Article Courtesy of The Orlando
By Beth Kassab
Published September 10, 2016
The long-fought lawsuit between a homeowner near Windermere
and her HOA makes me realize three fundamental truths at the exact same time, to
borrow a phrase from the Hamilton soundtrack.
No. 1: This state's Florida-friendly law is neither very Florida nor very
friendly. The law, passed in 2009, is meant to protect homeowners who want to
use plants and grasses in their yards that need less water and fertilizer than
the typical lush St. Augustine lawn.
Considering the plume of
stinky guacamole-thick algae clogging our beaches and natural
springs, the intentions behind this law are spot on. Lawn
sprinklers are one of the biggest drains on our fresh water
supply and nitrates from fertilizer are significant polluters of
lakes and rivers that eventually spill into the ocean.
But the law doesn't go far enough. The statute nods to the
principles of Florida-friendly landscaping such as "planting the
right plant in the right place" to require minimal amounts of
water, fertilizer and pesticide.
But exactly which plants? And can some plants be banned because
of how they look? The law doesn't say. So when a couple in the
Summerport neighborhood about five miles west of downtown
Windermere replaced their St. Augustine grass with Argentine
Bahia, they were sued by Summerport's homeowners association.
The HOA said St. Augustine or Zoysia grass were permitted,
but not bahia. Bahia is very drought tolerant and doesn't need much fertilizer.
But it also doesn't have the lush, green reputation of St. Augustine or the
uniform look the Summerport association was going for.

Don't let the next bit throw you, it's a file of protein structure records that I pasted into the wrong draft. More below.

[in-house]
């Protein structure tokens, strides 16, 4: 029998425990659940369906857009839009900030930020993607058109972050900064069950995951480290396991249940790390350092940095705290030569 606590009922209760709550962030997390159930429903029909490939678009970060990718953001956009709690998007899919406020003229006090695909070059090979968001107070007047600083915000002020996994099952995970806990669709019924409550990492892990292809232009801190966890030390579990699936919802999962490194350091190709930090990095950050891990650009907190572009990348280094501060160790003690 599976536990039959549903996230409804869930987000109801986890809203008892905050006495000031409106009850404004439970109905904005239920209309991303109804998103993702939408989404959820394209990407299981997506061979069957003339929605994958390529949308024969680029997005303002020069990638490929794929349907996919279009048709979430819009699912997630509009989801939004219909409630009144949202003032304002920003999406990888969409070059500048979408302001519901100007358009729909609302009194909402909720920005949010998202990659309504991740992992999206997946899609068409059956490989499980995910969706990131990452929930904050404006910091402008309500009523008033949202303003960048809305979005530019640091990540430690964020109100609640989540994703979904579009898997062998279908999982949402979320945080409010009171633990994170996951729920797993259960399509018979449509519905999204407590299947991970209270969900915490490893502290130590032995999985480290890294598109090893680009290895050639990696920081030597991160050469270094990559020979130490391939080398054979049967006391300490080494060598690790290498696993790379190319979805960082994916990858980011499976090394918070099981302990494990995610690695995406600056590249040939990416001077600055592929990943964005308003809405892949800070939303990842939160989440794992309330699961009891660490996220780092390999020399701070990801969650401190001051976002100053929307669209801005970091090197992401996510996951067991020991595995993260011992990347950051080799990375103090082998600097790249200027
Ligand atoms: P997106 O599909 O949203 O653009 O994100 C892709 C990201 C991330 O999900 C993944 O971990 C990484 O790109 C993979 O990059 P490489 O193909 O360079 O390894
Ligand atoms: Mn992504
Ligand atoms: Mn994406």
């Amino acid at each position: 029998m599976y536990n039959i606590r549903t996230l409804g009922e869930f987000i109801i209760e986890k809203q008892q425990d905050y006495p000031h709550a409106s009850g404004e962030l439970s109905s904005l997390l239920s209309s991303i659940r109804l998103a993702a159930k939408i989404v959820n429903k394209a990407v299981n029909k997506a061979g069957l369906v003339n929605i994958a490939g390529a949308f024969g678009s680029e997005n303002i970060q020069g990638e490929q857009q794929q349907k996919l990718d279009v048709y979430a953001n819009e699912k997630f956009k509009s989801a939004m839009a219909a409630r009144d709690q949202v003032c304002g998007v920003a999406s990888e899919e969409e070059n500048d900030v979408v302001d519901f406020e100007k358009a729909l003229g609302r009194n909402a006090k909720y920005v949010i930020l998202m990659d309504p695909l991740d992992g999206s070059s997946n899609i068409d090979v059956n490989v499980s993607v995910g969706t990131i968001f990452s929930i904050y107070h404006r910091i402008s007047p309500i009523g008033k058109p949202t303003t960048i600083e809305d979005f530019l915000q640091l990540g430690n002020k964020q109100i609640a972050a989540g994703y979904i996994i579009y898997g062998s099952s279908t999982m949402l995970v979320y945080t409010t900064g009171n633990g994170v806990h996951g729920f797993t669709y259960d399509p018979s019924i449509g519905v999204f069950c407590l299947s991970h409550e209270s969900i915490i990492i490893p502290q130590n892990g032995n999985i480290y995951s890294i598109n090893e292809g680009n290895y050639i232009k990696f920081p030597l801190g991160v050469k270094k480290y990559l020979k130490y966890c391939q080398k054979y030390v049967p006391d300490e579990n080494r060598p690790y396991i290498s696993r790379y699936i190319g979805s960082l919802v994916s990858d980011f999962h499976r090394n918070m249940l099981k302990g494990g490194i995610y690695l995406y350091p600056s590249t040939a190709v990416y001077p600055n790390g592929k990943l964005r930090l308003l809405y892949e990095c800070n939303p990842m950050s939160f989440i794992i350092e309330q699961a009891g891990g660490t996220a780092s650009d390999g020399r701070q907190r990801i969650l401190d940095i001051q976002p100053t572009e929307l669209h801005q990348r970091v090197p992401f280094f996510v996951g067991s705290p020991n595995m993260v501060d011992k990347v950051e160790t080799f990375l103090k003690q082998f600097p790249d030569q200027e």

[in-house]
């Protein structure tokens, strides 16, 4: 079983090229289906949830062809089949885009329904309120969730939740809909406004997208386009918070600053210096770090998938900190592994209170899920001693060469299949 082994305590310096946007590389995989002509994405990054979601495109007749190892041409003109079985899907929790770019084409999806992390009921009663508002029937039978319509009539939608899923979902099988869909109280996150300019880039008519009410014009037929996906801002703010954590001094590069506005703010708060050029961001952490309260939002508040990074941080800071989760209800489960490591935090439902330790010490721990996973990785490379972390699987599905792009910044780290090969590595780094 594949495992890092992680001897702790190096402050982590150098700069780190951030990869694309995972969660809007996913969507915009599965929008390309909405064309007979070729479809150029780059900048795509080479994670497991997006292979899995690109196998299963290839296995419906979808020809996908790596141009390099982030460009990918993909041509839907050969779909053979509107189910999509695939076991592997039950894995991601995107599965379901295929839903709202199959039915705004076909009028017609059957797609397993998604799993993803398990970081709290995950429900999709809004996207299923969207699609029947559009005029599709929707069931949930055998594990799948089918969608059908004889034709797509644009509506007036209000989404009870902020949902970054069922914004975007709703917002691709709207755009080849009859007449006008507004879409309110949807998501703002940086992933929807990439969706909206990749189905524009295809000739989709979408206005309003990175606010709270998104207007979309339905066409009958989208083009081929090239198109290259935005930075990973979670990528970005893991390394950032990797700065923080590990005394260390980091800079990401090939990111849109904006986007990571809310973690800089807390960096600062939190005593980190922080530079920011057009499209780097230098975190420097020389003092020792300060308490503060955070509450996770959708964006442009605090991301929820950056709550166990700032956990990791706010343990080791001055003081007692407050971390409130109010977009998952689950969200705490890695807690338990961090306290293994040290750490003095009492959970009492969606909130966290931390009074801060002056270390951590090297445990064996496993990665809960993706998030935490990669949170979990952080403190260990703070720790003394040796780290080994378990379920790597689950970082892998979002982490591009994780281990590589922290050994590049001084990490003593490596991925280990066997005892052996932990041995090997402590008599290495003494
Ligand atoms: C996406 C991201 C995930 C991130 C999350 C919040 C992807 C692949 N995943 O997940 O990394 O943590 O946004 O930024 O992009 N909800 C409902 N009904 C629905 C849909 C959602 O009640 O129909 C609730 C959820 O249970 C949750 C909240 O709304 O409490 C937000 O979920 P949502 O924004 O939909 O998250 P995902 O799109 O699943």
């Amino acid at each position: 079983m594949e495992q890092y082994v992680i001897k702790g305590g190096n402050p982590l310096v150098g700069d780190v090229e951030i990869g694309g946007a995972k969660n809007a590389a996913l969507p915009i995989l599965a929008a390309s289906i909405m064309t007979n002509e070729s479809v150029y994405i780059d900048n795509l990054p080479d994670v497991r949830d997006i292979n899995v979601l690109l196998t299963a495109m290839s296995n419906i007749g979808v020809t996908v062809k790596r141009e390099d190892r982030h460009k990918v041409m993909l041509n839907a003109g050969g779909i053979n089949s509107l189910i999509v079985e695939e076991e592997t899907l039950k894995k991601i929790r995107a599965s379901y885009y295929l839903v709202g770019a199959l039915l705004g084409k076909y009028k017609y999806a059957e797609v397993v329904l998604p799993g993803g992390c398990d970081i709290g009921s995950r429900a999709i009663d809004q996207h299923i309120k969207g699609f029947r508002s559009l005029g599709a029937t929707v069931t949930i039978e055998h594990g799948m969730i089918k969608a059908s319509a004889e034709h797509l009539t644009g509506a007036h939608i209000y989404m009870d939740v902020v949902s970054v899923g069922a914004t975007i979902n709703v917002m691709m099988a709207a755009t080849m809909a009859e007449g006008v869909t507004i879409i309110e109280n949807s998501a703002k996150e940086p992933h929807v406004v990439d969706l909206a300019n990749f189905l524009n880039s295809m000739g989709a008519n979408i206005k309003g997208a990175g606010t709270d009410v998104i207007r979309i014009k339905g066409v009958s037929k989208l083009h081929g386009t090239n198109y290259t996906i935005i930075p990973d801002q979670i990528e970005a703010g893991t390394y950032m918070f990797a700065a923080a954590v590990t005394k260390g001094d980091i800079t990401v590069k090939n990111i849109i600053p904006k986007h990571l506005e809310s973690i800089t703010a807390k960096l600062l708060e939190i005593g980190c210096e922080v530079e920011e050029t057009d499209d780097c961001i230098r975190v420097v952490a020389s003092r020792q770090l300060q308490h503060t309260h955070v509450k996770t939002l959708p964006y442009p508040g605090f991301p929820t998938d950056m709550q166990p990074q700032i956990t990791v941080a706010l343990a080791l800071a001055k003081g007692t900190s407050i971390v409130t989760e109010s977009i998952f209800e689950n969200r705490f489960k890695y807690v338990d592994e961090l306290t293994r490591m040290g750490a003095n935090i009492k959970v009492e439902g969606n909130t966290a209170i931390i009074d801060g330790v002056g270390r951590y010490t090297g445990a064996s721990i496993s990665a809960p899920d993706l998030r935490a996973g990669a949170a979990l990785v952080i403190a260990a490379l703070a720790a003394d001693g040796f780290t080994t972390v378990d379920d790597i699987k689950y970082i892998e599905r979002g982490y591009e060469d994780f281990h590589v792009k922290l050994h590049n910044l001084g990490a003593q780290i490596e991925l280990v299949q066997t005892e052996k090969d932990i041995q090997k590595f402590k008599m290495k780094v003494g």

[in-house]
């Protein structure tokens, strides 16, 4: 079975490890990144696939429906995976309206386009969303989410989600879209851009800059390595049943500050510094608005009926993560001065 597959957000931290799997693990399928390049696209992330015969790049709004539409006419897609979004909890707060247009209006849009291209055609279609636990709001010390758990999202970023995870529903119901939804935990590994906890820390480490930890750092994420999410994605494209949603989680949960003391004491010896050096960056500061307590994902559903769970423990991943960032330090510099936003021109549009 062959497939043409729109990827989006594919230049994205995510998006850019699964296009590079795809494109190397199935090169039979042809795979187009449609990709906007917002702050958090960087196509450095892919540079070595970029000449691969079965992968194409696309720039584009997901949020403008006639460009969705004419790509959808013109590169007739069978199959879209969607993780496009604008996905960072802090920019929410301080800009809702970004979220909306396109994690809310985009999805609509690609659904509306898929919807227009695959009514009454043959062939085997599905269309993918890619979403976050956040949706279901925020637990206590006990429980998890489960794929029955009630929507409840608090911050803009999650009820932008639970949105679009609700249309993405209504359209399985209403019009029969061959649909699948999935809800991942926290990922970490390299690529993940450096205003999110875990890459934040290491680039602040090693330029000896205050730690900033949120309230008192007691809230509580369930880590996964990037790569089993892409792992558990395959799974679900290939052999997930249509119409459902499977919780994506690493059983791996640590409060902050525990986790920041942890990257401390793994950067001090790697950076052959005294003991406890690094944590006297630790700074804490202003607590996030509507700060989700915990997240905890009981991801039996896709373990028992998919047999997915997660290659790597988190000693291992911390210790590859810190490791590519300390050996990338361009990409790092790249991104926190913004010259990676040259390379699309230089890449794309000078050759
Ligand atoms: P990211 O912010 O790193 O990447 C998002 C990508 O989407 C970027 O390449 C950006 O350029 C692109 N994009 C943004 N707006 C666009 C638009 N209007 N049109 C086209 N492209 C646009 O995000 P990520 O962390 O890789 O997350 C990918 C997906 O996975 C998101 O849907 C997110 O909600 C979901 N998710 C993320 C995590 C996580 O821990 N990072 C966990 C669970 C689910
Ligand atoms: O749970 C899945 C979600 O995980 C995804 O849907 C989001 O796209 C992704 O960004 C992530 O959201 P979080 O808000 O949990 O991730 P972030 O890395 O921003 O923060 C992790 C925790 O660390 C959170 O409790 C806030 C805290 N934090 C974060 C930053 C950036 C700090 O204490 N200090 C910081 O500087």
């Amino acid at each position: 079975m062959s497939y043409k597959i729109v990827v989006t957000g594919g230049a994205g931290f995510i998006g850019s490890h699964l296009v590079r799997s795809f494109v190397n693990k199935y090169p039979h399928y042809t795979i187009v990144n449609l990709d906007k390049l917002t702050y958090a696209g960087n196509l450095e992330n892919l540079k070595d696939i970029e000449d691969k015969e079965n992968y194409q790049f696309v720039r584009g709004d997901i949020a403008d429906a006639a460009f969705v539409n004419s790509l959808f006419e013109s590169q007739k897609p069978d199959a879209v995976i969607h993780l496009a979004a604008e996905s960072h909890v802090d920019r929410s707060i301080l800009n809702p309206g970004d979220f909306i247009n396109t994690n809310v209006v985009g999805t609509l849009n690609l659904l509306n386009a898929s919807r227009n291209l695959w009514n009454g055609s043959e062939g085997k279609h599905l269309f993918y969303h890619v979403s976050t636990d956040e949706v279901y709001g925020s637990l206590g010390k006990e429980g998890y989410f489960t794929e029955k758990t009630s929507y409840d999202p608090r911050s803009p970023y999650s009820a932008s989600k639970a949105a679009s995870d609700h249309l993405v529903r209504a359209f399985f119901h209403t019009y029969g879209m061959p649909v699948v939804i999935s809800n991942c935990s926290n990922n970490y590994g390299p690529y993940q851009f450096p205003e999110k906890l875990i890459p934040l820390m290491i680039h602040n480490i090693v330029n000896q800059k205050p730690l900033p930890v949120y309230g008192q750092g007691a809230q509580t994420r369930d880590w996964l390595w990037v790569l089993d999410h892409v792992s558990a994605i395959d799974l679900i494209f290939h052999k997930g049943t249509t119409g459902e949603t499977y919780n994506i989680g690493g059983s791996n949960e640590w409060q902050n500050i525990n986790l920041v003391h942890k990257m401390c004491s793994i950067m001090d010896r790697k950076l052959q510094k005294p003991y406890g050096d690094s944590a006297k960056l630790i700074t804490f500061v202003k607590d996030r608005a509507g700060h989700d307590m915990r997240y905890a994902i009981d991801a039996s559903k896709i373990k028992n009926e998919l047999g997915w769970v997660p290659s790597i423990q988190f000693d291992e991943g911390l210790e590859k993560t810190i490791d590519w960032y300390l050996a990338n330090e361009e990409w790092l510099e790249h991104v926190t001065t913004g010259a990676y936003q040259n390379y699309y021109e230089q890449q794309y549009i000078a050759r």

Sadly, the four-year court battle has now ended in a secret settlement. So there
wasn't an official ruling on who was right. That's why the Legislature needs to
step in and clarify that certain grasses can not be banned so long as they are
No. 2: Homeowners need a better way to resolve disputes with their HOAs. Let me
start by saying that homeowner associations can bring a lot of value to
neighborhoods. I have written entire columns defending that value. If you're
glad your Seminole-loving neighbors can't paint their house garnet and gold or
put up their very own Bobby Bowden statute in the front yard, thank your HOA.
Rules are rules and they must be enforced. If they aren't, anything goes and
your property value plummets. But what was a sensible rule 20 years ago might
not work today. The Florida-friendly law is a good example.
The homeowners had no choice but to fight over their grass in court, which is in
no uncertain terms the most expensive way to fight about anything.
"They're banking on owners not having the money or the mental strength to hang
in there and fight over grass," said Barbara Stage, the attorney who represented
the west Orange County couple.
Homeowners need another way to settle disagreements. Why not a citizen board at
the state or local level that could help mediate conflicts and even fine HOAs
that abuse their powers? This is an area ripe for reform.
Why wait on Tallahassee, though? One problem across almost all HOAs is a lack of
participation among residents. If you don't like the rules that are being
enforced, go to the meetings and help change them. Or, better yet, offer to
serve on the board.
No. 3: We all need to change our attitudes about grass. Living up to a standard
of year-round, lush green lawns is no longer sustainable.
That doesn't mean we have to settle for ugly and unkempt. But we should be more
tolerant of temporarily browner lawns during the dry months. Another option:
yards with less grass and more coverings like jasmine, shrubs or mulch.
There are lots of factors that play into what will work in your own lawn.
Geography. Soil texture and PH levels. The amount of shade.
You can check out
FloridaYards.org for tips about what might grow best near you.
Subdivisions love to attract buyers with thick emerald blankets of grass. In the
future, though, buyers will value a clean water supply more.